trial was false see text & accompanying notes 180-82 supra.
186. Id. at 261.
187. 2 HARRISON, supra note 14, at 197. A notice or summons had to have been
served on a defendant for him to know when to appear before the arbitrator. If the
defendant did not appear, the opposing litigant was required to produce witnesses
to prove that notice had been properly served before a default judgment could be
entered. Id. at 86-87, 89-91.
188. Id. at 197-98.
189. Kotteakos v. United States, 328 U.S. 750 (1946).
190. Id. at 764-65.
191. Harrington v. California, 395 U.S. 250 (1969).
192. F.
521, 530 (1965).
193. Ohio ex rel. Bryant v. Akron Park Dist., 281 U.S. 74 (1930); Luckenback
S.S. Co. v. United States, 272 U.S. 533 (1926); Standard Oil Co. v. Missouri, 224
U.S. 270 (1912).
194. FED. R. App. P. 4(G).
timely,'95 the error must appear in the record,'9 6 and a judgment can
be reversed only on grounds argued by appellant during both the
trial and before the appellate court. 97
An appeal, in more than one sense of the word, to the dikastery
was the prevailing means of controlling the government in Athens. '
Because any issue, political or administrative or private, could be
brought before the people by submitting it to trial,'99 the people were
vested with power over the day to day affairs of the city. An administrative official who abused his delegated judicial power was
checked by the right to appeal. The power lay in the people. The
right to appeal reinforced the reasoning which initially gave rise to
the jury system. 29 Responsibility of governing, judging, and legislating fell on the citizens. 01 While it may be appreciated that the polis
was designed to operate as a democratic state,2 2 in part through the
exercise of procedures embodied in its legal order, the community
of citizens who composed the polis was restricted.
In light of the fact that taking a case to the dikastery, whether
by appeal or by an exercise of its original jurisdiction, was seen as
a significant device for the exercise of popular sovereignty, it is
interesting to note the attitudes of some of the great minds of ancient Athens. In The Euthyphro Socrates exhibited a contempt for
the common folk. Euthyphro was a magistrate, part of the established judicial system, yet Socrates badgered him and ridiculed his
conceptions of piety and impiety and their relation to justice.
But, Socrates, I really don't know how to explain to you what is in
my mind. Whatever statement we put forward always somehow
moves round in a circle, and will not stay where we put it. 1
195. FED. R. Civ. P. 59(G).
196. F. JAMES,
CIVIL PROCEDURE 524-25 (1965).
197. Id. at 526-28.
198. Pharr, supra note 8, at 445. Of course some cases were not in the posture of
an appeal when presented to the dikastery. See text accompanying notes 38-39
199. Id.
200. See text & accompanying notes 42-45 supra.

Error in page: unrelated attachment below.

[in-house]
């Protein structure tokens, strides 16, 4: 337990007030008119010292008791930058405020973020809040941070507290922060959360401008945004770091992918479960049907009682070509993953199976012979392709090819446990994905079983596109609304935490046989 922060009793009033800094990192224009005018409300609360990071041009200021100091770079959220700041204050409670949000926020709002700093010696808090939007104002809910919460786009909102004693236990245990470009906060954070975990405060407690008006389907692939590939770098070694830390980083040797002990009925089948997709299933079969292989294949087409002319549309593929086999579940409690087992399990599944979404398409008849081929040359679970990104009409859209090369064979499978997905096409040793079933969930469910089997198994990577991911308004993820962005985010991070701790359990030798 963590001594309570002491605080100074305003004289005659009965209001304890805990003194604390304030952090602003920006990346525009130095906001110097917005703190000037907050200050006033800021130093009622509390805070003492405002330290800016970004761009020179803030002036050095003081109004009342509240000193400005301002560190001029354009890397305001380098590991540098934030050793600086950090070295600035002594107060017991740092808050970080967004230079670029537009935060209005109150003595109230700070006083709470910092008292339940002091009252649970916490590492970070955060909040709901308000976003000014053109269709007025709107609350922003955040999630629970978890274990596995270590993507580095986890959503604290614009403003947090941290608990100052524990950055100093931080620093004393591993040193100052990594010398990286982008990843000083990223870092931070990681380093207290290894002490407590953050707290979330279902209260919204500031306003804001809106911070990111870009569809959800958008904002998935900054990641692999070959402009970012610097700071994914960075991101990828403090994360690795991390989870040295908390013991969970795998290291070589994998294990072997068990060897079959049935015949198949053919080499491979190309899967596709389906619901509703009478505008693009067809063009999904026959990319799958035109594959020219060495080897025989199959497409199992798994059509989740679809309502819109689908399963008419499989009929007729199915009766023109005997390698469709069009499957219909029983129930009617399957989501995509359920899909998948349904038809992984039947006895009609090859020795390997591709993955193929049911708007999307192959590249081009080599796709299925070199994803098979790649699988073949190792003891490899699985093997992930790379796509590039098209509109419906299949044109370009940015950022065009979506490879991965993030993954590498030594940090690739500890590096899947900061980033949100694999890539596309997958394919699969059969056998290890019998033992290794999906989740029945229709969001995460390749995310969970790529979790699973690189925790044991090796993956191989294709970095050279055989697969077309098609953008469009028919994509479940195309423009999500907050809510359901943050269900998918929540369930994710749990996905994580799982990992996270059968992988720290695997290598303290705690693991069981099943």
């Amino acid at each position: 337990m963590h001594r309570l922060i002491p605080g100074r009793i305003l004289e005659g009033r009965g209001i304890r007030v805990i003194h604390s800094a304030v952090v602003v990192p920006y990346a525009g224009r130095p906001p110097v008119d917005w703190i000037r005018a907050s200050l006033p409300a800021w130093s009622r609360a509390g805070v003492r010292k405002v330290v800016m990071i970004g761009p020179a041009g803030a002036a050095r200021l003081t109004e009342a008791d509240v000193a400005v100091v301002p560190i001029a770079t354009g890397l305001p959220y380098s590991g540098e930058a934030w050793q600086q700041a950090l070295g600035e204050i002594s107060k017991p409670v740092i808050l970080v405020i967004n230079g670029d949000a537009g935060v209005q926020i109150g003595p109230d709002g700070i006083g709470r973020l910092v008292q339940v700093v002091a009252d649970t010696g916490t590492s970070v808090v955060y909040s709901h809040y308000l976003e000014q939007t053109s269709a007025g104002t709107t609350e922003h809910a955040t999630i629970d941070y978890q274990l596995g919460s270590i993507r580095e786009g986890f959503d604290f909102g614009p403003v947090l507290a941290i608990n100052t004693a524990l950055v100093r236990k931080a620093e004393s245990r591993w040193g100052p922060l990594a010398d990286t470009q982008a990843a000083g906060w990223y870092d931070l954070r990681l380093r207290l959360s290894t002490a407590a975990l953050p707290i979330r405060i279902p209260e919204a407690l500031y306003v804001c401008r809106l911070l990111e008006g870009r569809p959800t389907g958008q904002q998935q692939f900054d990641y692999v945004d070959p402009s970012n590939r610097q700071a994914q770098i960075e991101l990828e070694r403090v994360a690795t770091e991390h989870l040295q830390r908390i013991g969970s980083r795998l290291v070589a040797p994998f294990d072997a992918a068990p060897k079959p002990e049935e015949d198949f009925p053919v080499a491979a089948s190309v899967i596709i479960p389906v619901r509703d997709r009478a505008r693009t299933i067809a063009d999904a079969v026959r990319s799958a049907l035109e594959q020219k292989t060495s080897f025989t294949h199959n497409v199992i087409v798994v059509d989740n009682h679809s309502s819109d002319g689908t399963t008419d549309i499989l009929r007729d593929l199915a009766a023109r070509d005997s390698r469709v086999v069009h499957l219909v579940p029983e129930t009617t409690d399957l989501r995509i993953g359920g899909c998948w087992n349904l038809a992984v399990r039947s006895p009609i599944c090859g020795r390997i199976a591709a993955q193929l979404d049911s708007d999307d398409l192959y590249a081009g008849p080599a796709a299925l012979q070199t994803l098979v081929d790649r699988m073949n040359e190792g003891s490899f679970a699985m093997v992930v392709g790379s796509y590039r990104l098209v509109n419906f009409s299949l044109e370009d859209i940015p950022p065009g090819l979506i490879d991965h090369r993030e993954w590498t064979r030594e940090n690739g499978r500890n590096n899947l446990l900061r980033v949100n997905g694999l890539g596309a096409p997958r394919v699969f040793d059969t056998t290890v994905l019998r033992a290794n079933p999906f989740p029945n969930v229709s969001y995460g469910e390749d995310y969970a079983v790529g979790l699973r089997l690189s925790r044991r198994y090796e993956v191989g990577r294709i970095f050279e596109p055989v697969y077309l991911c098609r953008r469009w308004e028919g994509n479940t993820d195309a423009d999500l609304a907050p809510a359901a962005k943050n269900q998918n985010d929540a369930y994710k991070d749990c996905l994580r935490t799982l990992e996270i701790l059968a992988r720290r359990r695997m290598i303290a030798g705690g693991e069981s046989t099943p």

201. AEsCHYLUS, THE ORESTEIAN TRILOGY 15 (rev. P. Vellacott transl. 1959) (introductory note).
202. Finley, The Greek City-State, in 1 ANCIENT CIVILIZATION: 4000 B.C.-400
A.D. 64, 68 (1967).
203. One had to be born into the "community" to become a citizen. Marital
restrictions were also enacted to maintain the exclusivity. Id. at 71-72.
204. PLATO, EUTHYPHRO, APOLOGY, CRITo 13 (2d ed. F. Church transl. 1956).
[Vol. 23
It was Socrates who was running circles around Euthyphro. Socrates regretted that "the city is controlled by an ignorant assembly
and that the magistrates being chosen by lot have no special qualification for leadership.111 5 Plato echoed these sentiments and frowned
upon the rule of amateurs, government by those without special
education and training in logic and reason. 20 The Athenian regime
required each citizen to share in the determination of the state.
Plato viewed persuasion, the art used to procure a favorable jury
verdict, as an element of opinion, not a characteristic of knowledge.2"7 The philosopher-king must be trained in the ultimate discipline of dialetics in order to grasp the vision of the good. The commoner could not readily differentiate between sense perception and
the knowledge of ideas; the masses sitting in the jury box could not
mete out justice because they succumbed to the bodily appetites. 1
Thus there was a sharp divergence between the underlying public
policies upon which the process was founded and contemporary literary thought which reflected an attitude of elitism and intellectual
One can only speculate what a legal system will be like twentyfour centuries hence. But to the extent that past is prologue and this
comment reveals anything, it is evident that two societies widely
separated by gaps in time and culture must confront and deal with
similar problems although they need not resolve them in the same
manner. Human nature does not vary significantly from one generation to the next. Just as the Athenian dikastery was often swayed
by emotional pleas, so is our American jury often influenced by the
antics of a skilled trial attorney. However, a nation should never
allow itself to become so accustomed and comfortable with its institutions that it ceases to question their viability in that society. The
values of the society whether past, present, or future, undoubtedly
guide the shaping of a solution; yet the society must be able first to
recognize the existence of a problem. Socrates, Plato, and Aristophanes all questioned the functional aspects of the administration
205. Harper, Democracy at Athens inTHE GREEK POLITICAL
206. Id.
207. PLATO, THEATETUS 109-40 (F. Cornford transl. 1934).
208. PLATO, THE REPUBLIC 129-38 (F. Comford transl. 1945).
of justice as they saw it in Athens; criticism is only useful when it
is catalyst to self-examination and re-evaluation. So too must we
look to the past for the insight it imparts. Otherwise, mere words
spoken do not leave their full impact upon civilization.
:auib iorning, Jr.